He told The National yesterday that the outcome of the findings would be presented to the deputy health secretary Dr Isaac Ake this week.
“The outcome of the investigation will be revealed by Wednesday,” said Dr Waringi. ... Probe
Phillinda Silkeno, The National, February 3, 2006
An investigating team is in Wewak to investigate and establish the reasons behind the strike by nurses at the Boram General Hospital.
The hospital’s acting chief executive officer Dr Lawrence Waringi said the two investigators, Dr Kai Dagam and Mr John Levi, would be assisted in every way possible.
Dr Waringi said they would seek information on the allegations raised by the nurses and the nurses association in the province and also find out if the nurses strike actions were valid. ... Team
Anton Huafolo, The National, January 24, 2006
Wewak nurses have gone on an indefinite strike after their calls for an investigation into the selection of senior Boram Hospital management late last year were not addressed.
The nurses began their strike action at 4:06 PM last Friday, and would continue to go on strike “until Health Minister Melchior Pep and acting Health Secretary Dr Isacc Ake come to Wewak and address us, suspend the hospital management and board and conduct an investigation into the issues we raised with them”, Moses Kapus, a representative of the East Sepik Nurses Association, said when contacted by phone last night. ... Wewak Boram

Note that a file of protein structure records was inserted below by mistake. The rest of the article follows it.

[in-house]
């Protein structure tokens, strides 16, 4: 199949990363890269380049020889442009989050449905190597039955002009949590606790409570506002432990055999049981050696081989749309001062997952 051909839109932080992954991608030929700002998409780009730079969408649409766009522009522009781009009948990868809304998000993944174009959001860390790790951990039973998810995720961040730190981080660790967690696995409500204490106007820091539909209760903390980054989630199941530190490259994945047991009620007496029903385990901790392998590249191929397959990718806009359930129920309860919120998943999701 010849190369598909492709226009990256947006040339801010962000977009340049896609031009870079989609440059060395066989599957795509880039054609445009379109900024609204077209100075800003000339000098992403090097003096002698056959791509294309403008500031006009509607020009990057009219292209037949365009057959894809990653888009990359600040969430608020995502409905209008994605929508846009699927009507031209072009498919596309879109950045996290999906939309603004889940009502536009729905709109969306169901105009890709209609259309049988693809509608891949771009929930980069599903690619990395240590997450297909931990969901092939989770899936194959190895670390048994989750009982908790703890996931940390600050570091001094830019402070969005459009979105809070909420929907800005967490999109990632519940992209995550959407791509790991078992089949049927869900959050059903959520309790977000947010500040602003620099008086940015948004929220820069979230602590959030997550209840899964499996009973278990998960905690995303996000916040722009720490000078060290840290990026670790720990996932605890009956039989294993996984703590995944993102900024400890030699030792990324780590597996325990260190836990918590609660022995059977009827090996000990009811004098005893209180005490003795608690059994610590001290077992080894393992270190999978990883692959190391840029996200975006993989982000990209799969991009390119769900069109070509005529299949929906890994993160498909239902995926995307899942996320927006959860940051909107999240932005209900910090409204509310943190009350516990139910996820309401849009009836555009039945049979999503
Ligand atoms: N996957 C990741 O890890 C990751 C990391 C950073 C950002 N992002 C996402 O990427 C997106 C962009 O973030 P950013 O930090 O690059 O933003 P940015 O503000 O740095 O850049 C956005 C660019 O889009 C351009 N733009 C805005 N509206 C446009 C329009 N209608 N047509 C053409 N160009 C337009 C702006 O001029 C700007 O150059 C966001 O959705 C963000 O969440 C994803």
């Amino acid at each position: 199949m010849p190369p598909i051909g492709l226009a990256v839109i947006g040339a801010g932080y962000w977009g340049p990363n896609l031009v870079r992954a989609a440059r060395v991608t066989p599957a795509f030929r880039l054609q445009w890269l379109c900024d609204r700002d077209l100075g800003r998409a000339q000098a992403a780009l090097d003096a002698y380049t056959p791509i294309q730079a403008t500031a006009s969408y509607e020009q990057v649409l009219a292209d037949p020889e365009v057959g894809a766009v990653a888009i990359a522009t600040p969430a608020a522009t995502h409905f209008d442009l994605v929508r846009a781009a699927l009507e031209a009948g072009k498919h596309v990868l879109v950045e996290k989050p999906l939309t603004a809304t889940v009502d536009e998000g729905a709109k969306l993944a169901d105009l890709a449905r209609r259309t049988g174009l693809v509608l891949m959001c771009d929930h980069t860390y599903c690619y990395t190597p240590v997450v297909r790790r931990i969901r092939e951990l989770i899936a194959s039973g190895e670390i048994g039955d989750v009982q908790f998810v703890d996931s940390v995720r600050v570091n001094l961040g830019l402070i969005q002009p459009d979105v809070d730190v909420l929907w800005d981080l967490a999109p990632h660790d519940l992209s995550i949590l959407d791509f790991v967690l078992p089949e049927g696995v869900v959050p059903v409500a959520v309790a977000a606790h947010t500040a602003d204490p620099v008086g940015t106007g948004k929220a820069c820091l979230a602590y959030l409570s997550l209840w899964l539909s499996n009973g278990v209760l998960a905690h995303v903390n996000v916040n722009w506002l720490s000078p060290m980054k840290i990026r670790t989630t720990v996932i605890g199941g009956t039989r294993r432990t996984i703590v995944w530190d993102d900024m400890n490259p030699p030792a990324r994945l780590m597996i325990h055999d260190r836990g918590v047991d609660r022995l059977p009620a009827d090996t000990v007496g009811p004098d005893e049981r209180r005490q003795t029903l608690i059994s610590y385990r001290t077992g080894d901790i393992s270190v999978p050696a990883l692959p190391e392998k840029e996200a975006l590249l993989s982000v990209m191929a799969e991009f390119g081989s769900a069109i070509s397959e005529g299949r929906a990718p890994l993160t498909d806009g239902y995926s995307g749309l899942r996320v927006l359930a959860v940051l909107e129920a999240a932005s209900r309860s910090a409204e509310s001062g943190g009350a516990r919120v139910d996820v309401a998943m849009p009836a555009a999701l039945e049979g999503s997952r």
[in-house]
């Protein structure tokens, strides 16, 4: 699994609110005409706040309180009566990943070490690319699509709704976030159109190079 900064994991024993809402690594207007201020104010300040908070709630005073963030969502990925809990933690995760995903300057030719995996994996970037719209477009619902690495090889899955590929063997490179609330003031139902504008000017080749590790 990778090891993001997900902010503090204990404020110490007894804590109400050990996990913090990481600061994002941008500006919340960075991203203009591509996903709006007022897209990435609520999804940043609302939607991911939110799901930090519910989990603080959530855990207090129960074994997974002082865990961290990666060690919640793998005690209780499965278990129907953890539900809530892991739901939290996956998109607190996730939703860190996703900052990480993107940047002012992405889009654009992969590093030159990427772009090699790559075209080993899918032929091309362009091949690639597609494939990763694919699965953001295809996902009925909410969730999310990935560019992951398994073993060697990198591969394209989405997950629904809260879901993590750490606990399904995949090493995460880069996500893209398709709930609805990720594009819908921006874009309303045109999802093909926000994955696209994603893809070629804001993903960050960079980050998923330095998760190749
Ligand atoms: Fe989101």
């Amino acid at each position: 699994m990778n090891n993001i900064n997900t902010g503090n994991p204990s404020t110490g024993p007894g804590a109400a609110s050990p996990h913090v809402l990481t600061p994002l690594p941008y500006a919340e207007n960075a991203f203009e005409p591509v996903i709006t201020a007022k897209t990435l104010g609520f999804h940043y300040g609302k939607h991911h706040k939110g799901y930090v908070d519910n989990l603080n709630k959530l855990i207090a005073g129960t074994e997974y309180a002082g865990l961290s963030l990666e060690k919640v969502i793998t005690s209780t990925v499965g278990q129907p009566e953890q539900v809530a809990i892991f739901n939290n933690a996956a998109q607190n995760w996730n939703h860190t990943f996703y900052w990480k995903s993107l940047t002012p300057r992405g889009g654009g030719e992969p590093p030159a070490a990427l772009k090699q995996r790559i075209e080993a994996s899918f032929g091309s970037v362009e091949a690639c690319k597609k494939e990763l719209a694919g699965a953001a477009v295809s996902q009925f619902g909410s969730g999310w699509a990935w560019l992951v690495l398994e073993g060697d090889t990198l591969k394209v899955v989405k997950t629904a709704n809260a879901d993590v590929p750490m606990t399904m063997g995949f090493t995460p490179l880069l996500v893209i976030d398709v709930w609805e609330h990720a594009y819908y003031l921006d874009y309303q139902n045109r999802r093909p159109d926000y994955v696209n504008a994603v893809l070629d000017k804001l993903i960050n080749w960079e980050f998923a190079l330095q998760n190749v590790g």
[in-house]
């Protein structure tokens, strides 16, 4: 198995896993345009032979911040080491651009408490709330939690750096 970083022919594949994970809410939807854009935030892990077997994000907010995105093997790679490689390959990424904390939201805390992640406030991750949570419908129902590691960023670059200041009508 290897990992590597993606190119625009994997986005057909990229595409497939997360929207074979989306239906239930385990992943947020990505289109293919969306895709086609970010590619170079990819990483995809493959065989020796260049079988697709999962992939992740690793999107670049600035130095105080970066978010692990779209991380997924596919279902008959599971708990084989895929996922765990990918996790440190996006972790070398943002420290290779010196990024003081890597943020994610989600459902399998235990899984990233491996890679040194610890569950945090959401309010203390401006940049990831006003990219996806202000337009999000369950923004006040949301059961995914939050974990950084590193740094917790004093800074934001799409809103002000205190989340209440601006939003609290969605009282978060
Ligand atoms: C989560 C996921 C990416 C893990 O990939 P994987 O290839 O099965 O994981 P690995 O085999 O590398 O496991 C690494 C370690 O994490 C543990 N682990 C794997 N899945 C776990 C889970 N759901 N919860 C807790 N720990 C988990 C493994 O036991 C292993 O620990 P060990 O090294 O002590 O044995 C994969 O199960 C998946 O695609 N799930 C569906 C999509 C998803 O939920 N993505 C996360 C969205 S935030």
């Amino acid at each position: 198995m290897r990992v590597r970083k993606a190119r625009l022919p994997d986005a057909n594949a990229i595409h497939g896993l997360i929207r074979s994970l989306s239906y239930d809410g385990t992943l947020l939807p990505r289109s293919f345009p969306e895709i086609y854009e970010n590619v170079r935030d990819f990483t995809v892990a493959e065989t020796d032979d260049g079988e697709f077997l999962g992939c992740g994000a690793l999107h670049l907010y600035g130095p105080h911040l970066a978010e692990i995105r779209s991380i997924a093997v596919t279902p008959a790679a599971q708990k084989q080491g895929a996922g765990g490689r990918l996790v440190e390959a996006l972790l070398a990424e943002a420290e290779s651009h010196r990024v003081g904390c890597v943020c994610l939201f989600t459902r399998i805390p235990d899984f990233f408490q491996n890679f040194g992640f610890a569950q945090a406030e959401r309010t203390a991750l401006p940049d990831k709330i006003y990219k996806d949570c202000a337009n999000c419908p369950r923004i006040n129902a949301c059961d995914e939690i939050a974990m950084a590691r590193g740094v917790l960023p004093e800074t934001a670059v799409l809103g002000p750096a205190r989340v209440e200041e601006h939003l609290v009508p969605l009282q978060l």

Agnes Peter, The National, January 10, 2006
The acting Chief Executive Officer of the Port Moresby General Hospital has urged striking nurses that had not returned to work to resume duties immediately.
Dr Simon Mete said yesterday that 87 nurses had yet to resume duties after going on strike and had warned that they would be put off the payroll if they continued to stay away.
“I am urging these nurses to return to work and let the Government and the courts settle their grievances.